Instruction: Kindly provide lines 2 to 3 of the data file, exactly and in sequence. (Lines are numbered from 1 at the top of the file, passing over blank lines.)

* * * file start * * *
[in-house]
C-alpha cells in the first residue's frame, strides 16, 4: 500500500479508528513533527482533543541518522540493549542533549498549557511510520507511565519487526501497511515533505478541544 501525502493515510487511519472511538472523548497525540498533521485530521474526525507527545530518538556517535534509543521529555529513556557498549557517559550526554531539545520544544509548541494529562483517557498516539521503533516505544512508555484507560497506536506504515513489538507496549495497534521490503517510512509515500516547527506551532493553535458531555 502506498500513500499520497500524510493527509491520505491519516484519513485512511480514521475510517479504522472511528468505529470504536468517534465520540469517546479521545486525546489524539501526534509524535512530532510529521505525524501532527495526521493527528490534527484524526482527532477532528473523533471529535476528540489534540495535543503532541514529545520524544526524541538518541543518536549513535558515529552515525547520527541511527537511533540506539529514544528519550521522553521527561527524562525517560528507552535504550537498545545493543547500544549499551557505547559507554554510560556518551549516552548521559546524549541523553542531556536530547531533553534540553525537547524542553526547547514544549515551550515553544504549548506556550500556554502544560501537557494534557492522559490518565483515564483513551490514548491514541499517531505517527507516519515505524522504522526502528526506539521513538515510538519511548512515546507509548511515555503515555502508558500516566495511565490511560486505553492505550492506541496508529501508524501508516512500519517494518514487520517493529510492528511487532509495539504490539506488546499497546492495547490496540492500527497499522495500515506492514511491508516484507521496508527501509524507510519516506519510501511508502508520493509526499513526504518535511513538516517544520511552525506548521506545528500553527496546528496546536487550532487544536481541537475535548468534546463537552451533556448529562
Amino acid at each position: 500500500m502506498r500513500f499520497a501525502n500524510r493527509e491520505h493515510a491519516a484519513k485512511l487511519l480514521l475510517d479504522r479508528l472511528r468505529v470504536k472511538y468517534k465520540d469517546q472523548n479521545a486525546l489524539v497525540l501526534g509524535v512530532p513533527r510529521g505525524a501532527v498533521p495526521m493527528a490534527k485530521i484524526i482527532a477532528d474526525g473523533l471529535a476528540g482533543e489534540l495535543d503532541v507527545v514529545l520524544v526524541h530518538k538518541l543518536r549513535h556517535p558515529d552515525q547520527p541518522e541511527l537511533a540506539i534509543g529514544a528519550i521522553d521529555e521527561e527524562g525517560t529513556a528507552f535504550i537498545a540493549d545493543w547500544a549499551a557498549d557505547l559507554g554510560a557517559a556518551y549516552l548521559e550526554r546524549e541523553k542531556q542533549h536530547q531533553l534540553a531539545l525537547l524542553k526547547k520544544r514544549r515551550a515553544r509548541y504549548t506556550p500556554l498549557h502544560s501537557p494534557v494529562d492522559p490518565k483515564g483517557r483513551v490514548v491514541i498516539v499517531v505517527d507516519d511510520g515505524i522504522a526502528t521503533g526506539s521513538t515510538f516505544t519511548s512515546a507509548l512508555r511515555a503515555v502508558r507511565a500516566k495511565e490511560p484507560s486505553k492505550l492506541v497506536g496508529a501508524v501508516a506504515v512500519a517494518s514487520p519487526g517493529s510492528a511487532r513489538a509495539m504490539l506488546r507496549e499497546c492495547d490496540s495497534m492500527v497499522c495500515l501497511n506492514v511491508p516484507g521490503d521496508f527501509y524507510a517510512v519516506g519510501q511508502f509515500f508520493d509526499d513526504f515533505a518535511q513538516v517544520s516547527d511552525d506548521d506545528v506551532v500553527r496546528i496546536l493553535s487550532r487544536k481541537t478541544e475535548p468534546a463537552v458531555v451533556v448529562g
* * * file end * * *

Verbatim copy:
C-alpha cells in the first residue's frame, strides 16, 4: 500500500479508528513533527482533543541518522540493549542533549498549557511510520507511565519487526501497511515533505478541544 501525502493515510487511519472511538472523548497525540498533521485530521474526525507527545530518538556517535534509543521529555529513556557498549557517559550526554531539545520544544509548541494529562483517557498516539521503533516505544512508555484507560497506536506504515513489538507496549495497534521490503517510512509515500516547527506551532493553535458531555 502506498500513500499520497500524510493527509491520505491519516484519513485512511480514521475510517479504522472511528468505529470504536468517534465520540469517546479521545486525546489524539501526534509524535512530532510529521505525524501532527495526521493527528490534527484524526482527532477532528473523533471529535476528540489534540495535543503532541514529545520524544526524541538518541543518536549513535558515529552515525547520527541511527537511533540506539529514544528519550521522553521527561527524562525517560528507552535504550537498545545493543547500544549499551557505547559507554554510560556518551549516552548521559546524549541523553542531556536530547531533553534540553525537547524542553526547547514544549515551550515553544504549548506556550500556554502544560501537557494534557492522559490518565483515564483513551490514548491514541499517531505517527507516519515505524522504522526502528526506539521513538515510538519511548512515546507509548511515555503515555502508558500516566495511565490511560486505553492505550492506541496508529501508524501508516512500519517494518514487520517493529510492528511487532509495539504490539506488546499497546492495547490496540492500527497499522495500515506492514511491508516484507521496508527501509524507510519516506519510501511508502508520493509526499513526504518535511513538516517544520511552525506548521506545528500553527496546528496546536487550532487544536481541537475535548468534546463537552451533556448529562
Amino acid at each position: 500500500m502506498r500513500f499520497a501525502n500524510r493527509e491520505h493515510a491519516a484519513k485512511l487511519l480514521l475510517d479504522r479508528l472511528r468505529v470504536k472511538y468517534k465520540d469517546q472523548n479521545a486525546l489524539v497525540l501526534g509524535v512530532p513533527r510529521g505525524a501532527v498533521p495526521m493527528a490534527k485530521i484524526i482527532a477532528d474526525g473523533l471529535a476528540g482533543e489534540l495535543d503532541v507527545v514529545l520524544v526524541h530518538k538518541l543518536r549513535h556517535p558515529d552515525q547520527p541518522e541511527l537511533a540506539i534509543g529514544a528519550i521522553d521529555e521527561e527524562g525517560t529513556a528507552f535504550i537498545a540493549d545493543w547500544a549499551a557498549d557505547l559507554g554510560a557517559a556518551y549516552l548521559e550526554r546524549e541523553k542531556q542533549h536530547q531533553l534540553a531539545l525537547l524542553k526547547k520544544r514544549r515551550a515553544r509548541y504549548t506556550p500556554l498549557h502544560s501537557p494534557v494529562d492522559p490518565k483515564g483517557r483513551v490514548v491514541i498516539v499517531v505517527d507516519d511510520g515505524i522504522a526502528t521503533g526506539s521513538t515510538f516505544t519511548s512515546a507509548l512508555r511515555a503515555v502508558r507511565a500516566k495511565e490511560p484507560s486505553k492505550l492506541v497506536g496508529a501508524v501508516a506504515v512500519a517494518s514487520p519487526g517493529s510492528a511487532r513489538a509495539m504490539l506488546r507496549e499497546c492495547d490496540s495497534m492500527v497499522c495500515l501497511n506492514v511491508p516484507g521490503d521496508f527501509y524507510a517510512v519516506g519510501q511508502f509515500f508520493d509526499d513526504f515533505a518535511q513538516v517544520s516547527d511552525d506548521d506545528v506551532v500553527r496546528i496546536l493553535s487550532r487544536k481541537t478541544e475535548p468534546a463537552v458531555v451533556v448529562g